If you live in a community that depends on groundwater, and if your sustainability plan is founded on maintaining and protecting the quality of your aquifer, then you have set yourself up for eventual failure. It is important to understand that the water quality of our aquifers is constantly deteriorating. There is little we can do to slow this, and nothing we can do to stop it. Gradually, and eventually the water quality of all aquifers deteriorates. Let’s take a look at why this is.
Many of the world’s aquifers were formed thousands of years ago. In those times there were no factories, automobiles, fossil fuel-burning power plants, pesticides, fertilizers and land fills. The water that charged the aquifers and created them was far superior to the rain water that falls down now.
Our world today is full of contaminants that are simply a result of civilization. We can’t for instance magically reverse all the grease, oil, gasoline, salt and road wash that has entered the recharge points of our aquifers. Nor can we reverse the many years of other “chemicals of humanity” that have been, and are still being routinely carried into the earth by our rainwater.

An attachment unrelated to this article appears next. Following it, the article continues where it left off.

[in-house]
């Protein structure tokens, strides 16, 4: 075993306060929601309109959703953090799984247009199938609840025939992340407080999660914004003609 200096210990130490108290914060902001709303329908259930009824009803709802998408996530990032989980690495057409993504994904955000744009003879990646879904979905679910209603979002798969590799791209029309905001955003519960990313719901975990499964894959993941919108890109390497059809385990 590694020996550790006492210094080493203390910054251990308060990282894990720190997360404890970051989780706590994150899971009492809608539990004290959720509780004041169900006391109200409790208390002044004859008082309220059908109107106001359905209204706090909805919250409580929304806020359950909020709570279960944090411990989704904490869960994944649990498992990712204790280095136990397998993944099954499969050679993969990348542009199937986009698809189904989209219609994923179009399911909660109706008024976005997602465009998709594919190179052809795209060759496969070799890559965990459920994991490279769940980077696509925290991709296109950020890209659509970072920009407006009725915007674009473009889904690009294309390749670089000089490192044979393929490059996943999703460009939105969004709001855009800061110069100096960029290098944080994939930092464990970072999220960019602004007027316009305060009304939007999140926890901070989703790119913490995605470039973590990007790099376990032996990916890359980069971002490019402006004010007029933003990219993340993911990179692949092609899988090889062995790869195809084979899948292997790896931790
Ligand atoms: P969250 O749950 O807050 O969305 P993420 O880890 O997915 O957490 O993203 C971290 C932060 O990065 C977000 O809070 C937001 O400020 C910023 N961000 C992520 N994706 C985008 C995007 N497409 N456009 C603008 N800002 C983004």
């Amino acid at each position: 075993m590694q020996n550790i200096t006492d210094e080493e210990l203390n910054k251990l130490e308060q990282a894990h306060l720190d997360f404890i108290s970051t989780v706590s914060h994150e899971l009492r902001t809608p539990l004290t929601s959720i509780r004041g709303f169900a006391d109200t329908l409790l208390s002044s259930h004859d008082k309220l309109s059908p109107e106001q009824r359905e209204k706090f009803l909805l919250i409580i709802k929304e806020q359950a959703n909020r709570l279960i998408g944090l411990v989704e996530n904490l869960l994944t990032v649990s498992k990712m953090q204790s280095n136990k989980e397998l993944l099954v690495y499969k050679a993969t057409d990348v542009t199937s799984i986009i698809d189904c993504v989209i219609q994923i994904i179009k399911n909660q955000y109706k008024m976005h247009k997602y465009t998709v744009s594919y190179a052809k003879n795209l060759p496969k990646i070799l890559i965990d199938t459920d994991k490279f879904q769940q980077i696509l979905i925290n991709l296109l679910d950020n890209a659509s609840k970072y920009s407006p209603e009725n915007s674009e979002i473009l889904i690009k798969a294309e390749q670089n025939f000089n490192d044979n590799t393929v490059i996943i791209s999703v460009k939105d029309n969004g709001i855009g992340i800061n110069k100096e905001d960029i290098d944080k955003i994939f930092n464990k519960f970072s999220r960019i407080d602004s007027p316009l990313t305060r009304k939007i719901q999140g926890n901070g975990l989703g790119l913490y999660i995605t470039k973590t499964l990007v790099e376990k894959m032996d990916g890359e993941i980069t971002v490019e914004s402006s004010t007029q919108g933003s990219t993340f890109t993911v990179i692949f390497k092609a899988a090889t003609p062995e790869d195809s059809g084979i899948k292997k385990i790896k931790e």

Like it or not, wherever you live, your aquifer water quality is going to deteriorate.
I am not saying that we should not conserve water and be better stewards of our water. However, if our concern is sustainability, then we are really wasting a lot of precious time trying to correct behavior that by all scientific measures will prove to be impotent efforts.
My success in the water industry has come from designing systems that focus on the “what if” scenario. I have always provided systems that address the worst case scenario. If those conditions never come, it doesn’t matter because my clients will be prepared either way.
So too, must this be with our drinking water. Sadly, we are so focused in the here-and-now, we are not preparing for the worst case scenario. We are not prepared for the inescapable deterioration of our ground water.
What would I do? It is very simple. Unlike an earthquake or storm, we already know well ahead of time that our water is going to become contaminated. So, I would begin designing, planning and finding funding for long-term infrastructure improvements to our water treatment plants. As I have written elsewhere, there are no contaminants that technology cannot remove from water. There is no water source that cannot be turned into safe, healthy drinking water.
Most of our current-day water treatment plants are out-dated. They are effective, but are designed for today’s water quality. As the rate of water quality deterioration increases, we may very well find out one day soon that we have missed the window of opportunity to prepare ourselves.